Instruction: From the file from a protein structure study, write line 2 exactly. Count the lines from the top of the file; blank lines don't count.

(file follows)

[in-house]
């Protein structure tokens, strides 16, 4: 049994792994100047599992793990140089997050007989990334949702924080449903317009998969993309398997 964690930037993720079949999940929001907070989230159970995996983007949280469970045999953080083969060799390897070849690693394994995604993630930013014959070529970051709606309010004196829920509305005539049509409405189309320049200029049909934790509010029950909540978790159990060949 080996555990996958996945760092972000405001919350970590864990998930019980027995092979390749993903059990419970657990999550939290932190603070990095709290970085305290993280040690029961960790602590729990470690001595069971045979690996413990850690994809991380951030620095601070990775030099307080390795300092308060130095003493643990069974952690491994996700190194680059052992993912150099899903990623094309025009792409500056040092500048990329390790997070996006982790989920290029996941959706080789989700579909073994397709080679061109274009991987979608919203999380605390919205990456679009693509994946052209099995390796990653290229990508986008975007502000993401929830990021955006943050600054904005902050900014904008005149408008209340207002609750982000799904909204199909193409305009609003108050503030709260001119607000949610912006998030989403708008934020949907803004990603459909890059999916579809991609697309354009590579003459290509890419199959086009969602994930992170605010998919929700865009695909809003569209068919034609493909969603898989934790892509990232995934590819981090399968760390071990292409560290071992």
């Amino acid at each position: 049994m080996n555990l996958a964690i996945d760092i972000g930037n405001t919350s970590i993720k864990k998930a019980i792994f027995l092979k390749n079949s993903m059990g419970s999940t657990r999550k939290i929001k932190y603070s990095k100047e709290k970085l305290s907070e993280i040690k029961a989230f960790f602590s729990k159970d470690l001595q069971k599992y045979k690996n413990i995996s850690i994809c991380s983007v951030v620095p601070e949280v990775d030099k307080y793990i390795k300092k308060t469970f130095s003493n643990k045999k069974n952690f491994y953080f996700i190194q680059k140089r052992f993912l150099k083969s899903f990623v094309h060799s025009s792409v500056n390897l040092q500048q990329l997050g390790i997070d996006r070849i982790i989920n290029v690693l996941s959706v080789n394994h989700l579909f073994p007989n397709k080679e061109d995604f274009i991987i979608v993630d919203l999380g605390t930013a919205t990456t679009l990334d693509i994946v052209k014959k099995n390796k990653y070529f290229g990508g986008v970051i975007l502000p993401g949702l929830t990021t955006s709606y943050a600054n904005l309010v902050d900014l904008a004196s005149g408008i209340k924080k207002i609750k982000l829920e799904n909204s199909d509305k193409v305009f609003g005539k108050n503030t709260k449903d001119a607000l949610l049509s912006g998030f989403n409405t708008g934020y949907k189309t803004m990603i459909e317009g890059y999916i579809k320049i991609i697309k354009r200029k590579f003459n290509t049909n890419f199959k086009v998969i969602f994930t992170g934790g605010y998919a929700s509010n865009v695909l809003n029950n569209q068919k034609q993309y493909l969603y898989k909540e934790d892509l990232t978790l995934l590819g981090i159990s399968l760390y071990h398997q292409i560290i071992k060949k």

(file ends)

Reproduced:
């Protein structure tokens, strides 16, 4: 049994792994100047599992793990140089997050007989990334949702924080449903317009998969993309398997 964690930037993720079949999940929001907070989230159970995996983007949280469970045999953080083969060799390897070849690693394994995604993630930013014959070529970051709606309010004196829920509305005539049509409405189309320049200029049909934790509010029950909540978790159990060949 080996555990996958996945760092972000405001919350970590864990998930019980027995092979390749993903059990419970657990999550939290932190603070990095709290970085305290993280040690029961960790602590729990470690001595069971045979690996413990850690994809991380951030620095601070990775030099307080390795300092308060130095003493643990069974952690491994996700190194680059052992993912150099899903990623094309025009792409500056040092500048990329390790997070996006982790989920290029996941959706080789989700579909073994397709080679061109274009991987979608919203999380605390919205990456679009693509994946052209099995390796990653290229990508986008975007502000993401929830990021955006943050600054904005902050900014904008005149408008209340207002609750982000799904909204199909193409305009609003108050503030709260001119607000949610912006998030989403708008934020949907803004990603459909890059999916579809991609697309354009590579003459290509890419199959086009969602994930992170605010998919929700865009695909809003569209068919034609493909969603898989934790892509990232995934590819981090399968760390071990292409560290071992």